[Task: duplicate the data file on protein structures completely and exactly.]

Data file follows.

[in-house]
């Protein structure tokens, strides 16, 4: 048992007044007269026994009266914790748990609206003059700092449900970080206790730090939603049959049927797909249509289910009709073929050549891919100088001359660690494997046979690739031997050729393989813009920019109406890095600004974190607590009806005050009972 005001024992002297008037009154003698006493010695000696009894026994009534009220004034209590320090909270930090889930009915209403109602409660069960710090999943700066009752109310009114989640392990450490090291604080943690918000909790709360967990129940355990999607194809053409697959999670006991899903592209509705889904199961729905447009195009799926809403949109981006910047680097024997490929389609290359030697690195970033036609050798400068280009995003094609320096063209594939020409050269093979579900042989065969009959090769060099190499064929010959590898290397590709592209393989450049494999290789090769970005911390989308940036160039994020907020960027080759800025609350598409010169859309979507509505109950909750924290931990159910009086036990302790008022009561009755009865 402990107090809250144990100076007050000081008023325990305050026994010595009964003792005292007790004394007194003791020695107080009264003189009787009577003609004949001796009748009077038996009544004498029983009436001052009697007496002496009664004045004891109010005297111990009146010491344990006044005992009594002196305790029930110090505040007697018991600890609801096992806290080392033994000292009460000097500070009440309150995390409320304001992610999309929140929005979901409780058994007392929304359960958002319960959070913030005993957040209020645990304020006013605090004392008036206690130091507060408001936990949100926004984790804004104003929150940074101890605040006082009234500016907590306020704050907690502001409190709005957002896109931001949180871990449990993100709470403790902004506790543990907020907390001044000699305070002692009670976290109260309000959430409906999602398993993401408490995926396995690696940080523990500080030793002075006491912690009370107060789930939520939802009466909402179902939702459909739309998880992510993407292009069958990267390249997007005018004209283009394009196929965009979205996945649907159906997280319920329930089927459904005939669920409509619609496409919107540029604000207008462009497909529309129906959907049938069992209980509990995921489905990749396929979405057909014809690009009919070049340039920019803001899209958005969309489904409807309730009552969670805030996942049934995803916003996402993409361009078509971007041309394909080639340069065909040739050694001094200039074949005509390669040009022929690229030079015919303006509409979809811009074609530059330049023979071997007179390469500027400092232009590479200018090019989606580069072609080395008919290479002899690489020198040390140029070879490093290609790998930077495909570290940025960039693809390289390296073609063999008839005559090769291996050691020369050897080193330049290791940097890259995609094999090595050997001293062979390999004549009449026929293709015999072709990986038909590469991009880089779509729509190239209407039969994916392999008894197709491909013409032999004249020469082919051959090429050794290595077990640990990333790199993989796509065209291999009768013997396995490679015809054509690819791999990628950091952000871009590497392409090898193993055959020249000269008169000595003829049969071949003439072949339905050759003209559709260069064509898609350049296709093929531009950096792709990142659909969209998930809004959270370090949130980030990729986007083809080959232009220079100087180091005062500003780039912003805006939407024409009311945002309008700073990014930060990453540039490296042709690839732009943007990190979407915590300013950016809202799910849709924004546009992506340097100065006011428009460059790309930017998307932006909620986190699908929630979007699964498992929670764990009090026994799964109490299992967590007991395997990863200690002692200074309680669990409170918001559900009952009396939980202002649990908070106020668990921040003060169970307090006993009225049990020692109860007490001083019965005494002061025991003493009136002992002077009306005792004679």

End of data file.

[in-house]
């Protein structure tokens, strides 16, 4: 048992007044007269026994009266914790748990609206003059700092449900970080206790730090939603049959049927797909249509289910009709073929050549891919100088001359660690494997046979690739031997050729393989813009920019109406890095600004974190607590009806005050009972 005001024992002297008037009154003698006493010695000696009894026994009534009220004034209590320090909270930090889930009915209403109602409660069960710090999943700066009752109310009114989640392990450490090291604080943690918000909790709360967990129940355990999607194809053409697959999670006991899903592209509705889904199961729905447009195009799926809403949109981006910047680097024997490929389609290359030697690195970033036609050798400068280009995003094609320096063209594939020409050269093979579900042989065969009959090769060099190499064929010959590898290397590709592209393989450049494999290789090769970005911390989308940036160039994020907020960027080759800025609350598409010169859309979507509505109950909750924290931990159910009086036990302790008022009561009755009865 402990107090809250144990100076007050000081008023325990305050026994010595009964003792005292007790004394007194003791020695107080009264003189009787009577003609004949001796009748009077038996009544004498029983009436001052009697007496002496009664004045004891109010005297111990009146010491344990006044005992009594002196305790029930110090505040007697018991600890609801096992806290080392033994000292009460000097500070009440309150995390409320304001992610999309929140929005979901409780058994007392929304359960958002319960959070913030005993957040209020645990304020006013605090004392008036206690130091507060408001936990949100926004984790804004104003929150940074101890605040006082009234500016907590306020704050907690502001409190709005957002896109931001949180871990449990993100709470403790902004506790543990907020907390001044000699305070002692009670976290109260309000959430409906999602398993993401408490995926396995690696940080523990500080030793002075006491912690009370107060789930939520939802009466909402179902939702459909739309998880992510993407292009069958990267390249997007005018004209283009394009196929965009979205996945649907159906997280319920329930089927459904005939669920409509619609496409919107540029604000207008462009497909529309129906959907049938069992209980509990995921489905990749396929979405057909014809690009009919070049340039920019803001899209958005969309489904409807309730009552969670805030996942049934995803916003996402993409361009078509971007041309394909080639340069065909040739050694001094200039074949005509390669040009022929690229030079015919303006509409979809811009074609530059330049023979071997007179390469500027400092232009590479200018090019989606580069072609080395008919290479002899690489020198040390140029070879490093290609790998930077495909570290940025960039693809390289390296073609063999008839005559090769291996050691020369050897080193330049290791940097890259995609094999090595050997001293062979390999004549009449026929293709015999072709990986038909590469991009880089779509729509190239209407039969994916392999008894197709491909013409032999004249020469082919051959090429050794290595077990640990990333790199993989796509065209291999009768013997396995490679015809054509690819791999990628950091952000871009590497392409090898193993055959020249000269008169000595003829049969071949003439072949339905050759003209559709260069064509898609350049296709093929531009950096792709990142659909969209998930809004959270370090949130980030990729986007083809080959232009220079100087180091005062500003780039912003805006939407024409009311945002309008700073990014930060990453540039490296042709690839732009943007990190979407915590300013950016809202799910849709924004546009992506340097100065006011428009460059790309930017998307932006909620986190699908929630979007699964498992929670764990009090026994799964109490299992967590007991395997990863200690002692200074309680669990409170918001559900009952009396939980202002649990908070106020668990921040003060169970307090006993009225049990020692109860007490001083019965005494002061025991003493009136002992002077009306005792004679």